- Responsiveness to the Goals and Objectives Outlined in the Proposal Solicitation(15 points) Proposers should demonstrate a clear understanding of the policy objectives and research needs that CARB seeks to address with this project, and should convey their knowledge of the subject. The proposal should spell out, in adequate detail, exactly what the Proposer proposes to do to satisfy the requirements of the Solicitation. The draft proposal must propose work that would satisfy the objective(s) stated in the Research Solicitation: The objective of this research is to analyze recently collected air quality data from an intensive field campaign, such as the 2021 ReEvaluation of California Air Pollution (RECAP-CA), and assess the relative role of changing emissions (including volatile chemical products), atmospheric chemistries, and oxidant concentrations on past and future organic PM concentrations in the South Coast Air Basin. These analyses will assist in the development of optimal regulatory policies critical for attaining compliance with the federal annual PM2.5 standards.
- POLICY RELEVANCE/BENEFITS TO THE STATE(10 points) – Does the proposal describe how the project will provide data, information, and/or products to help CARB accomplish its mission? The California Air Resources Board is required by Federal Clean Air Act to develop State Implementation Plans (SIPs) to achieve National Ambient Air Quality Standards for particulate matter (PM).
- PREVIOUS WORK (15 points) – Do the researchers have relevant experience in this area? Is the team composed of a multidisciplinary team of experts? Do they discuss how they will build upon previous relevant work that was funded by CARB, other state agencies, and any other organizations you believe are appropriate (e.g. the U.S. EPA, U.S. Department of Energy)? Does the team bring in new talent that has not worked with CARB previously? Researchers new to CARB are encouraged to apply. Multidisciplinary teams and/or researchers from smaller universities are also encouraged to apply. 5 points will be reserved for project teams that meet at least one of the following criteria:
- The project team is multi-disciplinary
- The project team members come from various universities or include non-academic institutions or community-based organizations
- The project team includes one or more members, contributing significantly to the project (i.e. a principle investigator, co-principle investigator or co-investigator, contributing 25% or more of their time to the project) who have not worked with CARB in the past 5 years.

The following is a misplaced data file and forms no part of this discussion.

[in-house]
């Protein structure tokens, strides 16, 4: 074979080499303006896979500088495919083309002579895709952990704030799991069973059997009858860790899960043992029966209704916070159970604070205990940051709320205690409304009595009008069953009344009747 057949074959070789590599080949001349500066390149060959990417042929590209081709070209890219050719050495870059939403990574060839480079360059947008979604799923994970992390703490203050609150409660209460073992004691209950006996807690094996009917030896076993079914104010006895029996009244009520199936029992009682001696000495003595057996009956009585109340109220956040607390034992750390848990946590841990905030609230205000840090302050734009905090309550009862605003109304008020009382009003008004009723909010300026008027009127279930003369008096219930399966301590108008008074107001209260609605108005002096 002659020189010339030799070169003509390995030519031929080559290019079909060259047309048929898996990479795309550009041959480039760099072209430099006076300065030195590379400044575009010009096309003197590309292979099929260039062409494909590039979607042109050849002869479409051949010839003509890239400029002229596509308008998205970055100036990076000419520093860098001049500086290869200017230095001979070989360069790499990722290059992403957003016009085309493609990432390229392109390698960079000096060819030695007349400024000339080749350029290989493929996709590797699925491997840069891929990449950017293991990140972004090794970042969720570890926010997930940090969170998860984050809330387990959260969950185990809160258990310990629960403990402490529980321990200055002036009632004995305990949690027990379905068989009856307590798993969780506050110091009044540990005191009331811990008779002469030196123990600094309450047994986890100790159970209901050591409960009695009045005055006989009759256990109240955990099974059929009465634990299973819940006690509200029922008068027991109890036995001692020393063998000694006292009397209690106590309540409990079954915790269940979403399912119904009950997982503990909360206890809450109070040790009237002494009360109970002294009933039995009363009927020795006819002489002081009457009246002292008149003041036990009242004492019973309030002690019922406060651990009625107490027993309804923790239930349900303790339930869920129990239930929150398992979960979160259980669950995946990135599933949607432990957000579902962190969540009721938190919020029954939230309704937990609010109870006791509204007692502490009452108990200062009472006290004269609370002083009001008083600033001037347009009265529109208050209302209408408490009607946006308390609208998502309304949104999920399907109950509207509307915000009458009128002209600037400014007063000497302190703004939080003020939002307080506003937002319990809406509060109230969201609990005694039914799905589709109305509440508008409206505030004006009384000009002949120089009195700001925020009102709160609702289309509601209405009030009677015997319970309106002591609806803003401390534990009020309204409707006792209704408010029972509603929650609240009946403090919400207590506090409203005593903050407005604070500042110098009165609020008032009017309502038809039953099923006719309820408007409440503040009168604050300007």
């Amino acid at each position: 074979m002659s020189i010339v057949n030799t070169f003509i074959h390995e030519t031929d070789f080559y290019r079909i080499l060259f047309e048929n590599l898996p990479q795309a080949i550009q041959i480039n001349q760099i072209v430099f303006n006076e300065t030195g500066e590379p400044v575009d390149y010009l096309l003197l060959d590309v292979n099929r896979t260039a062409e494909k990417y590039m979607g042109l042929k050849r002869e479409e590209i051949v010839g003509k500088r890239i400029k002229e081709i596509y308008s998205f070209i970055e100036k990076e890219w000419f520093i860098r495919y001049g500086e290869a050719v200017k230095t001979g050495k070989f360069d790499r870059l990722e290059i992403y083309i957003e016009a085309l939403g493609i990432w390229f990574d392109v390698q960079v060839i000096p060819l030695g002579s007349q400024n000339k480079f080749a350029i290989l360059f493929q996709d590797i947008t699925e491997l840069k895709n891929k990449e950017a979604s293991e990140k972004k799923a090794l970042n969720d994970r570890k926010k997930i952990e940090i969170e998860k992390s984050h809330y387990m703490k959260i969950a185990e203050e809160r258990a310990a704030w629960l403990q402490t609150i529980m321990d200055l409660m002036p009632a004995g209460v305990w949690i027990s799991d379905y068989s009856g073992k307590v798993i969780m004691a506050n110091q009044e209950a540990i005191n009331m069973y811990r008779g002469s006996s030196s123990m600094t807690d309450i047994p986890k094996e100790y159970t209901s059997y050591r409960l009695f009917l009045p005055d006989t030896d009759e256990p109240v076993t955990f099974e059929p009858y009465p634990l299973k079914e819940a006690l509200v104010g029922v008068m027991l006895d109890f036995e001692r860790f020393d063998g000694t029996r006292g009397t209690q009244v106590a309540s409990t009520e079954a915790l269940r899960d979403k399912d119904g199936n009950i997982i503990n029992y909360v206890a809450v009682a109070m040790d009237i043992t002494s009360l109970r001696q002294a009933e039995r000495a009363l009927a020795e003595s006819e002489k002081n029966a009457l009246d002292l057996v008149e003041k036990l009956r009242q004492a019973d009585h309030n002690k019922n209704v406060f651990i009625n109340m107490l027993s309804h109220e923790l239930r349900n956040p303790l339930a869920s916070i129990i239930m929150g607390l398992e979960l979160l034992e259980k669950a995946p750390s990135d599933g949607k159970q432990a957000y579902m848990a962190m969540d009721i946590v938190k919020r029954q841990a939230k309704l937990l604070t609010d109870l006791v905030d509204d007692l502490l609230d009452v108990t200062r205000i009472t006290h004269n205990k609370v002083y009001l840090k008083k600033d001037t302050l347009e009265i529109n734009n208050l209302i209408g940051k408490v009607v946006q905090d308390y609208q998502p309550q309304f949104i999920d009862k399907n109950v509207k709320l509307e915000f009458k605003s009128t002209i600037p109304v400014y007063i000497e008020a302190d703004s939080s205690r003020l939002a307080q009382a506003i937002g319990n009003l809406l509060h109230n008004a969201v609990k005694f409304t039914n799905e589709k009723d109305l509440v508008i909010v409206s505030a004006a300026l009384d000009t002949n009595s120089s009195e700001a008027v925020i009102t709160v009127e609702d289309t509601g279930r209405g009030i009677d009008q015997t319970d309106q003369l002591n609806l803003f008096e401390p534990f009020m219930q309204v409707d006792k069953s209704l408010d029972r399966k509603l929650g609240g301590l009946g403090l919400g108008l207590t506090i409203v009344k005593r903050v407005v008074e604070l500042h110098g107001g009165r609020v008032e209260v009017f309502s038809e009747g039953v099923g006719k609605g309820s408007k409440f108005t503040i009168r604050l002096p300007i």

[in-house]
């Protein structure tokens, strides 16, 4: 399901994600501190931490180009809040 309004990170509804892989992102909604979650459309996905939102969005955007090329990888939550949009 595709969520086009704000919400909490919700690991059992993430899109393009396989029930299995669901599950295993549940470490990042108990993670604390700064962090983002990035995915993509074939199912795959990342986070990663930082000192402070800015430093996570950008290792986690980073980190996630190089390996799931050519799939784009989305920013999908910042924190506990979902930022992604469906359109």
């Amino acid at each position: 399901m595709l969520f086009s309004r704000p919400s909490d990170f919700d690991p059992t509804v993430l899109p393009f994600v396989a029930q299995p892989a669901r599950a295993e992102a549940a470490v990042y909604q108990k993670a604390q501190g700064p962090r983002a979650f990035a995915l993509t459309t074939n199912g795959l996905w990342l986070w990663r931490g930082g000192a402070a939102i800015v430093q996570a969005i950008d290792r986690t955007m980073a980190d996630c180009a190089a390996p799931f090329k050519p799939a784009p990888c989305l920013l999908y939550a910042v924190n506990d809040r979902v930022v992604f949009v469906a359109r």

- TECHNICAL MERIT (25 points) - Describe the submission's technical strengths and/or weaknesses. Proposers should demonstrate the logic and feasibility of the methodology and technical approach to the project, spell out the sequence and relationships of major tasks, and explain methods for performing the actual work. Please factor in how well the draft proposal describes these areas:
- Specifics of how data QA/QC will be performed and how the Data Archive will be constructed;
- Methodological and technical details for Task 2 of the SOW, specifically how well subtasks 1-5 are addressed in the description of work.
- In prioritizing the scoring, the level of description for three subtopics of task 2 should be singled out: Subtask 2a – characterization of aerosol composition and diurnal patterns and comparisons with historical datasets (especially, California Research at the Nexus of Air Quality and Climate Change (CalNex 2010)); and subtask 2b – PMF analysis of organic aerosol with an emphasis on source/aging contributions; and subtask 2e – determination of the relative role of changing emissions, oxidation chemistries, oxidant concentrations on past and future organic PM concentrations using combined datasets and a detailed zero-dimensional model of local organic PM formation.
- LEVEL AND QUALITY OF EFFORT TO BE PROVIDED(15 points) – Does the proposal allocate time and resources in such a way that the objectives of the study will be met? Is supervision and oversight adequate for ensuring that the project will remain on schedule? Is the distribution of workload appropriate for activities such as research, evaluation and analysis, data reduction, computer simulation, report preparation, meetings, and travel?
- COST EFFECTIVENESS (20 points) - Does the cost seem appropriate for the proposed work? Does the proposed work seem feasible within the requested budget? Projects that provide co-funding should be evaluated more favorably.